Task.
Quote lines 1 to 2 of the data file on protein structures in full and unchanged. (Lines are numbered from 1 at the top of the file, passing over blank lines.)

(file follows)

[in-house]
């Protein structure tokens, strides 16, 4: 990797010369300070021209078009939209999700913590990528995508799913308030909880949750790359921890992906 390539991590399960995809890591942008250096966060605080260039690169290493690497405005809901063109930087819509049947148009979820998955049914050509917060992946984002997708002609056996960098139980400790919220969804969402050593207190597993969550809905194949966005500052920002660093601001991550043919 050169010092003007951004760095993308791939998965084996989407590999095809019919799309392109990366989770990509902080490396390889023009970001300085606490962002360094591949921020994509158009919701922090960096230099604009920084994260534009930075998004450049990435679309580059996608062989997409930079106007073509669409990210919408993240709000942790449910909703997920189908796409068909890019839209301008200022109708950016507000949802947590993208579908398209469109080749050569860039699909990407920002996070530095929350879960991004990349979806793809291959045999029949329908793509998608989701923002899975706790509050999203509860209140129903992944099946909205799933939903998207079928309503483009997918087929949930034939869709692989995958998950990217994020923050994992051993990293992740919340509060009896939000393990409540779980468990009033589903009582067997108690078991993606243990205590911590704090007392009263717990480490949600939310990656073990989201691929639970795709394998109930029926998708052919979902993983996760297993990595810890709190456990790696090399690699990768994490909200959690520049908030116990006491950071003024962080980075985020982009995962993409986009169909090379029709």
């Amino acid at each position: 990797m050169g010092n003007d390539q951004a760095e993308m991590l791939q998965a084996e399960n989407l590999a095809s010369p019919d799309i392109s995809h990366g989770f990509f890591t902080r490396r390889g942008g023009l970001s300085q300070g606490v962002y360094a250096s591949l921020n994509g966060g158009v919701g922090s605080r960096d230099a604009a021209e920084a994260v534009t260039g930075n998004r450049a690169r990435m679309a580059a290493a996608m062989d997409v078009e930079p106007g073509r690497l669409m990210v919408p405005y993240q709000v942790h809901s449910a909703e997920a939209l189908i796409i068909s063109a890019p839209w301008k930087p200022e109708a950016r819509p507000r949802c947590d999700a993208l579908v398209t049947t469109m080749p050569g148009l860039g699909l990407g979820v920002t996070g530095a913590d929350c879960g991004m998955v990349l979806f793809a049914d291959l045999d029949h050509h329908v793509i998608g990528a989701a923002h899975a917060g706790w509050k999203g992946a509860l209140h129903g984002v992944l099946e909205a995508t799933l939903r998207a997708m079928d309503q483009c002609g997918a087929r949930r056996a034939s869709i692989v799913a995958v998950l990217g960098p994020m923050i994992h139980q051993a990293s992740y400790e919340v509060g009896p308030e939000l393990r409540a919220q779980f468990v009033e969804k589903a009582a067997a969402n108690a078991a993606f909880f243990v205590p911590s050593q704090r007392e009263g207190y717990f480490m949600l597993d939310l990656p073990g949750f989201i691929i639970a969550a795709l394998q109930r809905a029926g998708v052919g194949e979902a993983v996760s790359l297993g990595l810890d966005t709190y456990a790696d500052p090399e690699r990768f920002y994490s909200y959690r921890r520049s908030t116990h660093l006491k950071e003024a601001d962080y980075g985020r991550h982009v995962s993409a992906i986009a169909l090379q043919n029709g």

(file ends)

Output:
[in-house]
């Protein structure tokens, strides 16, 4: 990797010369300070021209078009939209999700913590990528995508799913308030909880949750790359921890992906 390539991590399960995809890591942008250096966060605080260039690169290493690497405005809901063109930087819509049947148009979820998955049914050509917060992946984002997708002609056996960098139980400790919220969804969402050593207190597993969550809905194949966005500052920002660093601001991550043919 050169010092003007951004760095993308791939998965084996989407590999095809019919799309392109990366989770990509902080490396390889023009970001300085606490962002360094591949921020994509158009919701922090960096230099604009920084994260534009930075998004450049990435679309580059996608062989997409930079106007073509669409990210919408993240709000942790449910909703997920189908796409068909890019839209301008200022109708950016507000949802947590993208579908398209469109080749050569860039699909990407920002996070530095929350879960991004990349979806793809291959045999029949329908793509998608989701923002899975706790509050999203509860209140129903992944099946909205799933939903998207079928309503483009997918087929949930034939869709692989995958998950990217994020923050994992051993990293992740919340509060009896939000393990409540779980468990009033589903009582067997108690078991993606243990205590911590704090007392009263717990480490949600939310990656073990989201691929639970795709394998109930029926998708052919979902993983996760297993990595810890709190456990790696090399690699990768994490909200959690520049908030116990006491950071003024962080980075985020982009995962993409986009169909090379029709």